The GeForce GTX 1070 Mini ITX OC measures seven inches long, which is an inch more than the Nano, but still firmly in the mini-ITX and “damned-small” categories. The card features fairly minor overclocks (up to 1,556MHz core/1,746MHz boost, from the baseline 1,506MHz/1,683MHz), pushing the GTX 1070’s Nano-stomping performance just a wee bit further.
The itty-bitty card’s cooled by a single 90cm fan with custom-striped blades that Gigabyte claims improves air flow by 23 percent. (Even better: It’ll remain idle—and silent—when you’re not gaming.) That fan sits atop a heat sink imbued with three copper heat pipes “shaped to maximize the direct contact area to the GPU.” Every little bit helps when you’re cramming such a monstrously powerful graphics processor into a space so small.
One bright spot for AMD: Gigabyte hasn’t announced pricing or availability for its mini-ITX card, and GTX 1070 stocks have been fairly limited over the past month. Nevertheless, the introduction of the GeForce GTX 1070 Mini ITX OC drives another nail in the coffin of AMD’s high-end lineup—and Team Red’s powerful new “Vega” enthusiast cards aren’t expected until sometime around the end of the year. Fortunately for AMD, the $200 Radeon RX 480 rules the mainstream market for now.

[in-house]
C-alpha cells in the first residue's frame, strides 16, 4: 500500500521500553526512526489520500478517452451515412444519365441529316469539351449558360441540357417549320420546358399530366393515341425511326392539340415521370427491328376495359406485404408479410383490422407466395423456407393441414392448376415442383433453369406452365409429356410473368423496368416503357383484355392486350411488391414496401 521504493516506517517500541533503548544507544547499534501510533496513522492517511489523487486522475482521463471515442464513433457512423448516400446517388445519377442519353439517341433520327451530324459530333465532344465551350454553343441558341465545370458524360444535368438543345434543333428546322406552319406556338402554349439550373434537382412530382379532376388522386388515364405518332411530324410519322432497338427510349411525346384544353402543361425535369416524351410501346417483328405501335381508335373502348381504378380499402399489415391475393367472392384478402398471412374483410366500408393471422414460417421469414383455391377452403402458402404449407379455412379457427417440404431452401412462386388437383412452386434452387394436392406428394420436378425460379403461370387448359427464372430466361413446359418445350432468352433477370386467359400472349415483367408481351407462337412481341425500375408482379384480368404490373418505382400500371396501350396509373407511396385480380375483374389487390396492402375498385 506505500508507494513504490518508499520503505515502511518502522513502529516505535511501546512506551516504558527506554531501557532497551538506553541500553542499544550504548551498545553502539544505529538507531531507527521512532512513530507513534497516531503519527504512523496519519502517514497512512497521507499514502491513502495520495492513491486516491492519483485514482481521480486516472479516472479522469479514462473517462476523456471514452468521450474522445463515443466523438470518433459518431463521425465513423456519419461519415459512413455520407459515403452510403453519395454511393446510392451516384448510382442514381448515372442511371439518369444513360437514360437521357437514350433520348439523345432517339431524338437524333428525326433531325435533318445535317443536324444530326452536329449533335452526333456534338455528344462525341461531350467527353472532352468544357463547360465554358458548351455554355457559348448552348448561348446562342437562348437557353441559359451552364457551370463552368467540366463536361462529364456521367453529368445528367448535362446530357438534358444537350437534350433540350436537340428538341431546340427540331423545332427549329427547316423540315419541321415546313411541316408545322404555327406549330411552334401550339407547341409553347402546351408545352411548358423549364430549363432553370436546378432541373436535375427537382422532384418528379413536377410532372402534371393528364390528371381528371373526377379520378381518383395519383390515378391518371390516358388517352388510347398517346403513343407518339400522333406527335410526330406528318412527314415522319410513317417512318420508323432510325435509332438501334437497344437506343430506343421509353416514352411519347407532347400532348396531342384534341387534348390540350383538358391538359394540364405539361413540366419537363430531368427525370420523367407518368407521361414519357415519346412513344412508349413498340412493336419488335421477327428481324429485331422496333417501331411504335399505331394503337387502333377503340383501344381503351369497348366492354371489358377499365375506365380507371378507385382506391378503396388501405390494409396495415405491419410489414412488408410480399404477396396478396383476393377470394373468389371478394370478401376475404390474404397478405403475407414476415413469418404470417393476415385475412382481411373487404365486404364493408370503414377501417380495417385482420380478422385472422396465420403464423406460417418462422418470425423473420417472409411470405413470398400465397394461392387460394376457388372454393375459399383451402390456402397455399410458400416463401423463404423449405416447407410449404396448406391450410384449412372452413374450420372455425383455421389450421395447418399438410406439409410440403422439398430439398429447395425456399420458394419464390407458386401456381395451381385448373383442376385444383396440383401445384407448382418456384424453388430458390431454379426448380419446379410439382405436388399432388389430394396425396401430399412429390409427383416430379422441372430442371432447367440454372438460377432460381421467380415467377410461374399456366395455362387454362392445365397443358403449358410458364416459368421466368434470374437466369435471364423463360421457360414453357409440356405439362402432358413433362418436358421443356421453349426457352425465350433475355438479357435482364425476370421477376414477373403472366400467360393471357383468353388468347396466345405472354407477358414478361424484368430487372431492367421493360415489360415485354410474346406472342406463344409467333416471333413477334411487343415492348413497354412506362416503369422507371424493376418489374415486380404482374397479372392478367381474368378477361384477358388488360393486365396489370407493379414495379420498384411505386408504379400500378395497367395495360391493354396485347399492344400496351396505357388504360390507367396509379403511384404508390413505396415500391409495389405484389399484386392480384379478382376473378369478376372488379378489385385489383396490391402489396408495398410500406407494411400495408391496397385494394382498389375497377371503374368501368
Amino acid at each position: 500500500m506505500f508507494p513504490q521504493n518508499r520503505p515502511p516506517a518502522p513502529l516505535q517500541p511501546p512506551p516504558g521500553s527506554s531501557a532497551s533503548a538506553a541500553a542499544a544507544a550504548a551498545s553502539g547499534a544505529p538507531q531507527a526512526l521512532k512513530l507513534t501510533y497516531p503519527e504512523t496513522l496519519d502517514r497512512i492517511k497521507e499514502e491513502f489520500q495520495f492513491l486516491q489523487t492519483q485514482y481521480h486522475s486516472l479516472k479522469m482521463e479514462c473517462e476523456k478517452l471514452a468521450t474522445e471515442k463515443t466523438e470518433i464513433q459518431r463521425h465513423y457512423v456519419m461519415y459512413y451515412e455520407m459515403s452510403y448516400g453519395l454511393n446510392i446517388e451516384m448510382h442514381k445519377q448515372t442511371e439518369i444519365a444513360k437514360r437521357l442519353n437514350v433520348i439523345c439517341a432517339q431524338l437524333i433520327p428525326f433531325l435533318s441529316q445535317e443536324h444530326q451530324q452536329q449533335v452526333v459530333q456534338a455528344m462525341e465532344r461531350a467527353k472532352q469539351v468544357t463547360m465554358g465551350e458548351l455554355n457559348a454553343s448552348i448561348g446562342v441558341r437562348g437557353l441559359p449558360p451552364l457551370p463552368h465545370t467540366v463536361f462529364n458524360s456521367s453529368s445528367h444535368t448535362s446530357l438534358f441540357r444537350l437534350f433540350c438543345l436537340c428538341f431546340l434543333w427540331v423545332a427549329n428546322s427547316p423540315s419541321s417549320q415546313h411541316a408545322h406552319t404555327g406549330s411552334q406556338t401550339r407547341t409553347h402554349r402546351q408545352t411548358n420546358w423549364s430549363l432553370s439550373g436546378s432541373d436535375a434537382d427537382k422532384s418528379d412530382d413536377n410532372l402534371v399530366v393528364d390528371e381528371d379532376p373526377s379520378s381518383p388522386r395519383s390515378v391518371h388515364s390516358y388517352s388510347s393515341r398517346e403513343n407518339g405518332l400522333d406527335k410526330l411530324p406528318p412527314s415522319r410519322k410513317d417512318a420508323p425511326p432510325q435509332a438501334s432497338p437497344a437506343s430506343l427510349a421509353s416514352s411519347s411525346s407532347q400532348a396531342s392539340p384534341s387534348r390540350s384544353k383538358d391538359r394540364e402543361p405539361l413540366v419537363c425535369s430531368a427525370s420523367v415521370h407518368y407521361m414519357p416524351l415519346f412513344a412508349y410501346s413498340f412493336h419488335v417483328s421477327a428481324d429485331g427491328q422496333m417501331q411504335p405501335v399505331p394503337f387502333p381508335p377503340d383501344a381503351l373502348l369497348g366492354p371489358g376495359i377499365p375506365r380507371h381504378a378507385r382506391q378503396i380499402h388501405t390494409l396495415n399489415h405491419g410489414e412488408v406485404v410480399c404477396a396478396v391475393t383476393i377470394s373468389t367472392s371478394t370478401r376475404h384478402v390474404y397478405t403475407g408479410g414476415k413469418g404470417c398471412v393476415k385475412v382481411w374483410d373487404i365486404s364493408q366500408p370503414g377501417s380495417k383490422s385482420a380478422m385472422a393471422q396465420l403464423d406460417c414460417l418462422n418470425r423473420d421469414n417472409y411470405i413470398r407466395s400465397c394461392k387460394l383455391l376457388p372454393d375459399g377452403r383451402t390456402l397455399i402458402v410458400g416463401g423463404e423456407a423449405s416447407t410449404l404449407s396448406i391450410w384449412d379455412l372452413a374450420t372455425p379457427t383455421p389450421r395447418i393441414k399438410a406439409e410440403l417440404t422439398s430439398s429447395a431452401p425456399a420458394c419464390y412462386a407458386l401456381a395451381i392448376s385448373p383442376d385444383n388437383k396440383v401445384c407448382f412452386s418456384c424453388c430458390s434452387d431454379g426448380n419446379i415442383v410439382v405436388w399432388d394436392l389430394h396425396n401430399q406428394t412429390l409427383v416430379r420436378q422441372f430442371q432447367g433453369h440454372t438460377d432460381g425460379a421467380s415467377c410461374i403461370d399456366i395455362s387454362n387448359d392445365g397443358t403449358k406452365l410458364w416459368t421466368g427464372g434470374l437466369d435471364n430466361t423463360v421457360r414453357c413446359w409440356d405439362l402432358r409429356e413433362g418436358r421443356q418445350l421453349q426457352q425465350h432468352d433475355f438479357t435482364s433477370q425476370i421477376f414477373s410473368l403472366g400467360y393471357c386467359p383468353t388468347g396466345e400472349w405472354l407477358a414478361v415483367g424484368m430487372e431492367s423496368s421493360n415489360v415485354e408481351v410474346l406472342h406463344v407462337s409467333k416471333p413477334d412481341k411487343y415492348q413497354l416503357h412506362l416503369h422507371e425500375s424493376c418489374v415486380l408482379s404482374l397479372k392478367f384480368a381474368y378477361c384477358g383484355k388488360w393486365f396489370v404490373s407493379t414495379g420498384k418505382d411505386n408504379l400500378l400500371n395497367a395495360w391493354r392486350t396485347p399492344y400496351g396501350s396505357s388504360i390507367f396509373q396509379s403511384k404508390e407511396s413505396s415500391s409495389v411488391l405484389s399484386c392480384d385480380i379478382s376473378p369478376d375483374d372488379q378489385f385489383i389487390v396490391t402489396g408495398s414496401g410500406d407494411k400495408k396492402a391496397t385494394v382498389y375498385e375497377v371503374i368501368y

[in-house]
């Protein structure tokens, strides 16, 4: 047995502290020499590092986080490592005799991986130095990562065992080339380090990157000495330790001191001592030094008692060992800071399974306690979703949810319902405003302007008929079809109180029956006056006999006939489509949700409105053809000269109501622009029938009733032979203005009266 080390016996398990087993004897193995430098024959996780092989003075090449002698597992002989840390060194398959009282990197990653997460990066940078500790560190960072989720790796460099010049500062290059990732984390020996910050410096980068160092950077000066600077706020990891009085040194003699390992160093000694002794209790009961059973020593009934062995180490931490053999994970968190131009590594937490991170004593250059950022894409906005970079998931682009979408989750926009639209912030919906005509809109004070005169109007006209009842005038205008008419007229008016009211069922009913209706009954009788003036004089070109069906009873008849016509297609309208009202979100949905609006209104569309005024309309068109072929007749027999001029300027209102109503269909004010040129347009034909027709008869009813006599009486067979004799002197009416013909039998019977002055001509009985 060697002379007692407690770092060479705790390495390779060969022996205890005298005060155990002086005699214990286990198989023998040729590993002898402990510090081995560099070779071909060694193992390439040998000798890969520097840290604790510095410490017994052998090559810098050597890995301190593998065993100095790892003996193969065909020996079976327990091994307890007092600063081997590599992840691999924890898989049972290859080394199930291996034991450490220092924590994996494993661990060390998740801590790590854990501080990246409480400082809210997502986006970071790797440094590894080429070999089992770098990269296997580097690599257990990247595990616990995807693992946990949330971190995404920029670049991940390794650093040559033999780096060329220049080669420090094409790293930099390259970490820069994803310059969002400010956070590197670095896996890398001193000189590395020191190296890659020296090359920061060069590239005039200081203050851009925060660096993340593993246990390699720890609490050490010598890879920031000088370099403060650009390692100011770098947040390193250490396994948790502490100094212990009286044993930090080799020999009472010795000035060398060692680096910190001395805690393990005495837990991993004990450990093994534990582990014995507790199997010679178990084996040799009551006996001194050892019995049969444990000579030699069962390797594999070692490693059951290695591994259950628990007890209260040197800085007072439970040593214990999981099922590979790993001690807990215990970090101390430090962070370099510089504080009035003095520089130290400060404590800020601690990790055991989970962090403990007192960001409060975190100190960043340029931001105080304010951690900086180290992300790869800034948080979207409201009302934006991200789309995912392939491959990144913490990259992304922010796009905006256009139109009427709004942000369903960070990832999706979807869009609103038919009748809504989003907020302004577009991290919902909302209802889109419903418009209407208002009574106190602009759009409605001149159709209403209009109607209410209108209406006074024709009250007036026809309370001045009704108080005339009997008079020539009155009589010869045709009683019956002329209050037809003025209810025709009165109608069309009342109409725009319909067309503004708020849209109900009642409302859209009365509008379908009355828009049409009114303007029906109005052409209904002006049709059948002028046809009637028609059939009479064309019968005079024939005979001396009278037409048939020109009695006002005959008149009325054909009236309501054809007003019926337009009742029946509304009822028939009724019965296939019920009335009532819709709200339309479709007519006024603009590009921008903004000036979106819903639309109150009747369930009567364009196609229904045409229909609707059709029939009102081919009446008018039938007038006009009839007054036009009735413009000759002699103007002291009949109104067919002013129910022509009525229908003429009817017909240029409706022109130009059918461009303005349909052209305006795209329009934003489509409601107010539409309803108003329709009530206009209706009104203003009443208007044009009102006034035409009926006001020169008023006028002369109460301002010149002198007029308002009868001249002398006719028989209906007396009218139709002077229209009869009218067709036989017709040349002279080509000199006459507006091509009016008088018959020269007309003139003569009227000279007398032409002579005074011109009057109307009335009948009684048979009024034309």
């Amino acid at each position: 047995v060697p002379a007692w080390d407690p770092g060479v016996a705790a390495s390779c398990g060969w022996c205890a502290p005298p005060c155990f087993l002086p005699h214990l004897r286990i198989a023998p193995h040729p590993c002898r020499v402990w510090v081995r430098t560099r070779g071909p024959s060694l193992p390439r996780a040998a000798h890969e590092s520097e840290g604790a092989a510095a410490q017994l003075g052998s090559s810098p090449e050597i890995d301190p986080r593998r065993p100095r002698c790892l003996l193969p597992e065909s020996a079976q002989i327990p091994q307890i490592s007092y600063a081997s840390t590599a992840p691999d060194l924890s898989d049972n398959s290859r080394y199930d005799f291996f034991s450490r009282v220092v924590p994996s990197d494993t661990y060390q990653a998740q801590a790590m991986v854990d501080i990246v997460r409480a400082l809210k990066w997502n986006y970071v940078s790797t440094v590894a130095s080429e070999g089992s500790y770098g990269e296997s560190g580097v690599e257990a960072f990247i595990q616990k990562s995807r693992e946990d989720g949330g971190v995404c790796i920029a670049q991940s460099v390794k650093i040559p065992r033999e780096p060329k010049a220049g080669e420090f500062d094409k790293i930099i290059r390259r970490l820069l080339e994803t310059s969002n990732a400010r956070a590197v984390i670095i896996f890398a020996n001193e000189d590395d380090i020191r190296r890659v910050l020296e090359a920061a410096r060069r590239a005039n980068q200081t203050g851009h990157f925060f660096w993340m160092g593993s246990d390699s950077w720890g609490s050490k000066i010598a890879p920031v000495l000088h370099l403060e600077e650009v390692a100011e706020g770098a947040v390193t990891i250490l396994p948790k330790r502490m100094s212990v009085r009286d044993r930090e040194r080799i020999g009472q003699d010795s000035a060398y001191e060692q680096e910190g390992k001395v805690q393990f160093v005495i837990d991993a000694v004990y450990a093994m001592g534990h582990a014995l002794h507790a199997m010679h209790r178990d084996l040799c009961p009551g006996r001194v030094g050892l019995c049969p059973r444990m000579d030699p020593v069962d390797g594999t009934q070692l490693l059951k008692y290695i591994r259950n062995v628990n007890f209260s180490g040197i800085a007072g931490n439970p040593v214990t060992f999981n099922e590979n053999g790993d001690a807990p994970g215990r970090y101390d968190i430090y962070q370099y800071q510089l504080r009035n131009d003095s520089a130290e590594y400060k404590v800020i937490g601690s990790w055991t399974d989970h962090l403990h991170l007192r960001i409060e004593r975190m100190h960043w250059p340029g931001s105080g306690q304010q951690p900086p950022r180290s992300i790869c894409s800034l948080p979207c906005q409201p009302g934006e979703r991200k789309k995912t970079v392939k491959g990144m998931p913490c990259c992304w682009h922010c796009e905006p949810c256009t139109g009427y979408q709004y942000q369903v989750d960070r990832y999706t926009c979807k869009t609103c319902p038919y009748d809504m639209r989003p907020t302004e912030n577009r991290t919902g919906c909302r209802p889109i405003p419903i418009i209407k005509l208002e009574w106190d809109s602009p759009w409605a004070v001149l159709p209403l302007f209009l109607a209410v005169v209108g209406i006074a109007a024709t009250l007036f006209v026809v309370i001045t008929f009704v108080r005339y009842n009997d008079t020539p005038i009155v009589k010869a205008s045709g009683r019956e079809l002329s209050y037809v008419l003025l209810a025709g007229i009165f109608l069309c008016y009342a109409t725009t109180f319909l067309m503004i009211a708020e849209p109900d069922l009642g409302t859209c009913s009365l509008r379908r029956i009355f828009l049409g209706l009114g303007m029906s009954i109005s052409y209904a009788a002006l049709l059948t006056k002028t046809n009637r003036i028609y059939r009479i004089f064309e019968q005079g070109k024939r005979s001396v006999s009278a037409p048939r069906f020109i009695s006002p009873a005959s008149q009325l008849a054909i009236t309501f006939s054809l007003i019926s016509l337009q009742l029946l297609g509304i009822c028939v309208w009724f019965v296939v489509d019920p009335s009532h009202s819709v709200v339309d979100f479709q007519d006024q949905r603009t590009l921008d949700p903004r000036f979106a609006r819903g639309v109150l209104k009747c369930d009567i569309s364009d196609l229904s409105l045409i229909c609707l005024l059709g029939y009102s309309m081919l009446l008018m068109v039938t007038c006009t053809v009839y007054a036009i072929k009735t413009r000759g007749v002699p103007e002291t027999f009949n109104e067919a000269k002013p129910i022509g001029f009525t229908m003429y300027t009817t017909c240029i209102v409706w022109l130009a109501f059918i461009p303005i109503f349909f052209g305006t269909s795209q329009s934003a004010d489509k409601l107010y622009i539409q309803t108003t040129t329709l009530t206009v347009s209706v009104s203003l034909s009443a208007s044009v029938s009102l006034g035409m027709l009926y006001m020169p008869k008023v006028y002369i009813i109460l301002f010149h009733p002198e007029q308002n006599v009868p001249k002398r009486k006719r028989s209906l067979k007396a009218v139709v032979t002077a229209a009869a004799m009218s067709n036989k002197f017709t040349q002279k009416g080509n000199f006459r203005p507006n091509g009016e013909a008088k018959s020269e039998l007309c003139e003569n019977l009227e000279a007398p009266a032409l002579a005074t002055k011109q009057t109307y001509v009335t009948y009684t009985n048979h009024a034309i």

The story behind the story: When it launched last September, AMD’s Radeon Nano felt forward-thinking, like a harbinger in a world increasingly focused on cramming full PC performance into ever-smaller cases. It was the first mini-ITX graphics card capable of powering high-end 1440p and 4K gaming experiences, aided by the space-saving benefits of revolutionary high-bandwidth memory. But the industry’s evolved rapidly since then, and the introduction of Nvidia’s 16nm Pascal GPU has allowed Gigabyte to catch up to—and surpass—the Radeon Nano’s unique blend of power and compactness, although the Gigabyte card still uses traditional GDDR5 memory that needs to be splayed out across the card’s circuit board rather than stacked like HBM.